Once you’ve made a good impression, don’t let it end there. Maintain that relationship. Say hi to them when you pass them on the street. If they invite you to an event, take them up on the offer because you don’t know who else might be there. I’ve lost count the number of industry folks I’ve met while at the movies or out to dinner with someone I met at a signing. If I hadn’t made that initial connection, I never would have met the people who have become an important part of my life.

So you see? It’s worth leaving your sanctum, and saying hello to a complete stranger. That person may be the agent who gets you your first sale, or the future admin of your fan page, or your biggest fan. But you will never find out if you don’t make the first move.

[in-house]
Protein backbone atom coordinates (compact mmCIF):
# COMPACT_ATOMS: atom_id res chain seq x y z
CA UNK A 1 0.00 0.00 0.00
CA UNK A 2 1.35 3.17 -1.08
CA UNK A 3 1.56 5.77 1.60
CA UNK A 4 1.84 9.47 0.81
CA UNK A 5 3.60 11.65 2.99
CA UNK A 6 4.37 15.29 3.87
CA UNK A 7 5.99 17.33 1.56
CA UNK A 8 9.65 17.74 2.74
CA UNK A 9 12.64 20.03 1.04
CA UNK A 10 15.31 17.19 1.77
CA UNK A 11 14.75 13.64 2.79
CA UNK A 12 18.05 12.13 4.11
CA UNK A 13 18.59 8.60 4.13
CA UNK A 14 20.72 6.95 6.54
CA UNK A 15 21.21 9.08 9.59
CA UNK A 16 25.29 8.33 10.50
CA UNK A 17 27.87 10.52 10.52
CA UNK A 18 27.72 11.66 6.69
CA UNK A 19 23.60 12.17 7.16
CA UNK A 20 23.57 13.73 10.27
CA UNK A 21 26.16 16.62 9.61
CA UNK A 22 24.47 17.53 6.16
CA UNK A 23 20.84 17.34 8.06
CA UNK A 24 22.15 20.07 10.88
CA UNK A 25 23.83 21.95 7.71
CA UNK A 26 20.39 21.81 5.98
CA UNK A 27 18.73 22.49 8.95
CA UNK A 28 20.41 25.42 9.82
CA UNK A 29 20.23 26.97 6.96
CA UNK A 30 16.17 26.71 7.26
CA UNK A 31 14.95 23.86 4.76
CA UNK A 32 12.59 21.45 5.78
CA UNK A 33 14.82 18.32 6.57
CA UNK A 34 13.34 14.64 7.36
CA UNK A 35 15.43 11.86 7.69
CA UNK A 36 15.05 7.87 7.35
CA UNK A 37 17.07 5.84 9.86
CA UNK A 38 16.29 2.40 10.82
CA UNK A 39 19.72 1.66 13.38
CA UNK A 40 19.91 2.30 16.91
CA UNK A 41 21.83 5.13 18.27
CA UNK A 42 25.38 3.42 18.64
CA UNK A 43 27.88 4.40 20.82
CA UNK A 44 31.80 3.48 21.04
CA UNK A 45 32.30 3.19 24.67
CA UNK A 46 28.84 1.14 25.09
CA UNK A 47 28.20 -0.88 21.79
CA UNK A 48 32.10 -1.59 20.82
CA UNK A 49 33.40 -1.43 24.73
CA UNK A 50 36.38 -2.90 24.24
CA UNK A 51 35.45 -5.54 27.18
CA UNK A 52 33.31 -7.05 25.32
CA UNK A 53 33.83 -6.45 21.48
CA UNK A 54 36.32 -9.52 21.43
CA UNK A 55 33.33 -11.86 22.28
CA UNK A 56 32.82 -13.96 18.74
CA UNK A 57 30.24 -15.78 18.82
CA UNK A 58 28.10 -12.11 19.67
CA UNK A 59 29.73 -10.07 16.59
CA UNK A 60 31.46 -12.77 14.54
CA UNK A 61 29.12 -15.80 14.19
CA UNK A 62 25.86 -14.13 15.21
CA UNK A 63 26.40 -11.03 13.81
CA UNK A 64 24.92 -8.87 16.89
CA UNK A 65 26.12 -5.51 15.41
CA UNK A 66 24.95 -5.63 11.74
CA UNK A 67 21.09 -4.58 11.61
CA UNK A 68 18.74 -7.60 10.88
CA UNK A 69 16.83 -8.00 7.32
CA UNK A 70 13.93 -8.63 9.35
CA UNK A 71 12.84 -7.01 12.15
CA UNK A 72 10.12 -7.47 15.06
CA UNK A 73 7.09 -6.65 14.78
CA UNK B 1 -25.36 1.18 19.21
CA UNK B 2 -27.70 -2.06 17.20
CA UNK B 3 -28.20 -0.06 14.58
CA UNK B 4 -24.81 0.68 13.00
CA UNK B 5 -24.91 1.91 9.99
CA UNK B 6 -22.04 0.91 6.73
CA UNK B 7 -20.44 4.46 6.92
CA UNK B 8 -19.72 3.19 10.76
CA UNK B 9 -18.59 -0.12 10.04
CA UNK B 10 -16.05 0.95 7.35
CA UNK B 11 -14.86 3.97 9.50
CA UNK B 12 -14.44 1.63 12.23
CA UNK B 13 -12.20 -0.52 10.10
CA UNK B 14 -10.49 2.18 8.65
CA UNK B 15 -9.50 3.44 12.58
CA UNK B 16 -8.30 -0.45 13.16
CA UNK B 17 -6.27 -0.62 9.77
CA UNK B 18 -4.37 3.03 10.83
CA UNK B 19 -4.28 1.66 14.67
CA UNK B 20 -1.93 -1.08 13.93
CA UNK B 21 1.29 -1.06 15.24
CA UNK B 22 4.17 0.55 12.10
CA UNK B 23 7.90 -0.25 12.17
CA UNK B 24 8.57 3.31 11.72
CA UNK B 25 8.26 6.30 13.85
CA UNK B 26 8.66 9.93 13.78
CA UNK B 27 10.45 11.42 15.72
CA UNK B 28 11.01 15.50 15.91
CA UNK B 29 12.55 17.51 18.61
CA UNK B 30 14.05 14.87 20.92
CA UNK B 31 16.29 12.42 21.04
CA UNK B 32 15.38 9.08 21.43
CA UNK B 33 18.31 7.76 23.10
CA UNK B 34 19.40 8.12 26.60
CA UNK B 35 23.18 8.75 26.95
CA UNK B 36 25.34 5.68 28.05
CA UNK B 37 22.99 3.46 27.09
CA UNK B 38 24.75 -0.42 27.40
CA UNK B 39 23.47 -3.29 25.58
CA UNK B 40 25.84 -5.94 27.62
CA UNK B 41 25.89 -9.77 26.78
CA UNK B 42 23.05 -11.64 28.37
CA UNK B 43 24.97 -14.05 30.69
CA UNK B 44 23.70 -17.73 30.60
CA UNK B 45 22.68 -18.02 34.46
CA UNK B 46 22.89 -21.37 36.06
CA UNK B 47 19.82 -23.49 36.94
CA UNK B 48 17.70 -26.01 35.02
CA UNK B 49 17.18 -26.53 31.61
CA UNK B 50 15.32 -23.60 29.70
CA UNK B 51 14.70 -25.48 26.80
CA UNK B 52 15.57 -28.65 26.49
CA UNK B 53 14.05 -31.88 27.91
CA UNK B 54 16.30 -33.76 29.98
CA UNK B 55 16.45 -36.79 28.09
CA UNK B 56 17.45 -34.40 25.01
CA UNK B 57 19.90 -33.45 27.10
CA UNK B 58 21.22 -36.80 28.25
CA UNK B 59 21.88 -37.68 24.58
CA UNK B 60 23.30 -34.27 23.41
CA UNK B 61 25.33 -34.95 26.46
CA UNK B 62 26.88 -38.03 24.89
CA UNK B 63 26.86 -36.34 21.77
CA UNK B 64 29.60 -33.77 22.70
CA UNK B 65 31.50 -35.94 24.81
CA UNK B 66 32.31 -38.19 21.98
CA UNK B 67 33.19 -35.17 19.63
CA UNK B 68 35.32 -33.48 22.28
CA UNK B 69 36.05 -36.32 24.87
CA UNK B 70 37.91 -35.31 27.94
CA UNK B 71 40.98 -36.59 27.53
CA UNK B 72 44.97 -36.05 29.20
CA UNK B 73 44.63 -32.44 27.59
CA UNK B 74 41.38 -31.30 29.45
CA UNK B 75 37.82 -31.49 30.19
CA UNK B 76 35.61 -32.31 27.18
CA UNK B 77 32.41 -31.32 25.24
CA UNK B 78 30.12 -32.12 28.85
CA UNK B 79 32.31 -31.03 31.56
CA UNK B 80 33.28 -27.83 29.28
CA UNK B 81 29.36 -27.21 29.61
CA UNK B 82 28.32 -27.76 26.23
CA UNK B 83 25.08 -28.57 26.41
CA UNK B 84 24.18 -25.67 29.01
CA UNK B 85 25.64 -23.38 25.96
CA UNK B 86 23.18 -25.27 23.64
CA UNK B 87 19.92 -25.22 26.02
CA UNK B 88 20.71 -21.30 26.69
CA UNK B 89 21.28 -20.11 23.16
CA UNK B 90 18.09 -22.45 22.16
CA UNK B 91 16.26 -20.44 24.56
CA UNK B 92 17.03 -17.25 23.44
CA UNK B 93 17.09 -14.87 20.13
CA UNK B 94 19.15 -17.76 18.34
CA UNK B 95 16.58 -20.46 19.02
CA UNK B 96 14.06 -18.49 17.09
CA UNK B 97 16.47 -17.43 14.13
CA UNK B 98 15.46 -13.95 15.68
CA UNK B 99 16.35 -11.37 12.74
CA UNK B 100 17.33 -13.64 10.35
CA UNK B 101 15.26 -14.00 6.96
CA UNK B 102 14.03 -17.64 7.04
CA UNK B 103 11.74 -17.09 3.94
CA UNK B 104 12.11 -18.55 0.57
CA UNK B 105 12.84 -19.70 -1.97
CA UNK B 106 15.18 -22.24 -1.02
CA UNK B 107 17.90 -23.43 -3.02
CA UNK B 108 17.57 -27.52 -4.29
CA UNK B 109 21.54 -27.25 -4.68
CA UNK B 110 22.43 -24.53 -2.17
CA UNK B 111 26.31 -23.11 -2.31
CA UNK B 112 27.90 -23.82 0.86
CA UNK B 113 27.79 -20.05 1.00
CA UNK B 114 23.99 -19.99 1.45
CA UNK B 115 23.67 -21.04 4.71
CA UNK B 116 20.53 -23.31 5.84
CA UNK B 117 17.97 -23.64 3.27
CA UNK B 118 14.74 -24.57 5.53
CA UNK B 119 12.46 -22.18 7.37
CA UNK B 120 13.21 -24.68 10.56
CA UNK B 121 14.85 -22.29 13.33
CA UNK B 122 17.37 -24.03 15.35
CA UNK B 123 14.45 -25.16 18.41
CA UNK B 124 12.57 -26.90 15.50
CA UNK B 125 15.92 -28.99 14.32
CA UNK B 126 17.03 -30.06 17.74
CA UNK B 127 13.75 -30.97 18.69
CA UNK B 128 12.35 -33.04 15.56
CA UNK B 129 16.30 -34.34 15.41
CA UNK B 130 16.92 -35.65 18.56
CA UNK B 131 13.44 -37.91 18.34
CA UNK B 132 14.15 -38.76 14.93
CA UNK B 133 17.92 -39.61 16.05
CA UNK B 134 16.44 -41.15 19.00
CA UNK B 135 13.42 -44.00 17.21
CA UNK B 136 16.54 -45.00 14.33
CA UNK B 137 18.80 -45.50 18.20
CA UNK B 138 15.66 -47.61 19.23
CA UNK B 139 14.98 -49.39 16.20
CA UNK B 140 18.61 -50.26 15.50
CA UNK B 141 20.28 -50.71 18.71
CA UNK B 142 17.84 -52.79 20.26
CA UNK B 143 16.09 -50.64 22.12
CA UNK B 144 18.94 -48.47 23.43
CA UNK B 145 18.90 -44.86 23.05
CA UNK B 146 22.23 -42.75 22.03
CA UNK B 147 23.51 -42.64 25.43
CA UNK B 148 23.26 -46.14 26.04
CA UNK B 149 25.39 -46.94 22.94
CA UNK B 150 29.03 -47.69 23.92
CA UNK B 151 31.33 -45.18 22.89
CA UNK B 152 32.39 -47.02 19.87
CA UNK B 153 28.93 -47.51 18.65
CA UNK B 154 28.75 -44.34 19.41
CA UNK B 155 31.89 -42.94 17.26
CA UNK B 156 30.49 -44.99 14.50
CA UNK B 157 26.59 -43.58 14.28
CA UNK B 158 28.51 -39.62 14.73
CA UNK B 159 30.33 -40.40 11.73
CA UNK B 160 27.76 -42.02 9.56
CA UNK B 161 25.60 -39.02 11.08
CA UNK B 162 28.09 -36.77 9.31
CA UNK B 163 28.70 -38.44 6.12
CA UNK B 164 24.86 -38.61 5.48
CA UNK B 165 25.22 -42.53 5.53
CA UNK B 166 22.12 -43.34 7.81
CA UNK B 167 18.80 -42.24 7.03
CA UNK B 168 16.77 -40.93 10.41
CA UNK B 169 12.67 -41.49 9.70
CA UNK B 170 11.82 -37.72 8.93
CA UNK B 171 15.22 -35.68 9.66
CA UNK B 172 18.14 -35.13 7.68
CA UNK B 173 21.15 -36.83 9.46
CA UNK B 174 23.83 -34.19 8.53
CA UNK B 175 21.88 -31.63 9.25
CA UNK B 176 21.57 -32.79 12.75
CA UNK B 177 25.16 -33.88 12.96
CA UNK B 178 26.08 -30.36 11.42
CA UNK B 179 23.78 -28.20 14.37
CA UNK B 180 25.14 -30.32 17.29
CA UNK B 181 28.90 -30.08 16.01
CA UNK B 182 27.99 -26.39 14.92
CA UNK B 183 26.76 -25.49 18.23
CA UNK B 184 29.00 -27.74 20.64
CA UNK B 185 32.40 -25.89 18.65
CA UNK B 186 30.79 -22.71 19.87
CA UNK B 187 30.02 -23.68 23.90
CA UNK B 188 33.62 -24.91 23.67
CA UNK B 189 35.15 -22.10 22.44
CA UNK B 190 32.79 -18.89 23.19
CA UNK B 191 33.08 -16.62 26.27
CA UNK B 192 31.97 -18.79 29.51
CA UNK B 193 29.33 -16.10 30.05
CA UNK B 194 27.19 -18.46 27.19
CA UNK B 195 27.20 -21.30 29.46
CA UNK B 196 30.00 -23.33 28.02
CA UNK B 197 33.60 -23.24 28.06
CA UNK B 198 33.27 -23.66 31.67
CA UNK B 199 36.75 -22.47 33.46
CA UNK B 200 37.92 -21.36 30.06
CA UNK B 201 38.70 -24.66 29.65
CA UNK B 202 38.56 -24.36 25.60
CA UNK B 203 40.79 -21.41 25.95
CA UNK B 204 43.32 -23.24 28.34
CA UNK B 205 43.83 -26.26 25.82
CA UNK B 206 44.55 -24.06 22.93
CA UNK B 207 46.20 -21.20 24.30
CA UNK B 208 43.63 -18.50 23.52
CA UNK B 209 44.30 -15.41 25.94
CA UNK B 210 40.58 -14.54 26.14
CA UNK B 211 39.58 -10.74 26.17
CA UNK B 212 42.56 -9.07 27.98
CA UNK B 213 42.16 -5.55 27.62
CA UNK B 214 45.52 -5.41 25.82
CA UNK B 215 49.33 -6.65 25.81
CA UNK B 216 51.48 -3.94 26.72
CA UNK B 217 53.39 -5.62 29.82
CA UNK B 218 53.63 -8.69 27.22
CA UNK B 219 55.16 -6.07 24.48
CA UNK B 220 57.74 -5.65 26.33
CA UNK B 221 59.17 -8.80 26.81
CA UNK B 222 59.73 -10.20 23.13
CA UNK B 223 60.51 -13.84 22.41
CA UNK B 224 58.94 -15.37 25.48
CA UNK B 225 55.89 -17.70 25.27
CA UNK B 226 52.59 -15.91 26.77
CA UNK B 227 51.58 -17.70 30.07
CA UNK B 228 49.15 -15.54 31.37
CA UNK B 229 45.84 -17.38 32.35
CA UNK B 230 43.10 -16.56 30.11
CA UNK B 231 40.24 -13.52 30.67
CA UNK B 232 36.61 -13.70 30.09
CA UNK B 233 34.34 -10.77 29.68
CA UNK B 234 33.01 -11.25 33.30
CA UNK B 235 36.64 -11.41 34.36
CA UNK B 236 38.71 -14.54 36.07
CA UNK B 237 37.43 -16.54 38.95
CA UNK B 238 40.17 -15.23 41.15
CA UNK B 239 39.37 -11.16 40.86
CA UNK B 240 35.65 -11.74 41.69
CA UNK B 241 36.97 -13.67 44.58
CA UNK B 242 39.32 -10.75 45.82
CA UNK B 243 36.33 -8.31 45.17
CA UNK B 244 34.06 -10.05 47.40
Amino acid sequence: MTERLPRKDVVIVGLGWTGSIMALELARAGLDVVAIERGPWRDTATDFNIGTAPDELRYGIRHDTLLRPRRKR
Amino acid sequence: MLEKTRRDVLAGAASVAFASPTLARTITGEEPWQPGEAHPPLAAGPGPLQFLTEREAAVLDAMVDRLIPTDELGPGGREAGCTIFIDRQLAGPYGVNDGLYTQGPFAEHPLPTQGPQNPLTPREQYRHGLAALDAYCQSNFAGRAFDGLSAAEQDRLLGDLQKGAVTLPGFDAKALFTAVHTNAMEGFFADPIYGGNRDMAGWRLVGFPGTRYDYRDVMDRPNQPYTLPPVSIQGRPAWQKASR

Guest Writer Bio:
Kim MayKim May writes sci-fi and fantasy but has been known to pen a gothic poem or two. She works at an independent bookstore and dog/house sits on the side. A native Oregonian, she lives with her geriatric cat, Spud, and spends as much of her free time as she can with family and friends. She recently won The Named Lands Poetry Contest. If you would like to find out what she’s working on, please visit her blog.

Odysseus and the Leviathan

Guest Post by Kim May

What could a Campbellian hero quest possibly have in common with a twenty-fifth century space battle? On the surface they are completely different entities, but if you strip them down to their basic building blocks, you can trace the thematic elements in both stories back to ancient myths and legends. To show you what I mean I’ll break down one of my favorite shows – Farscape.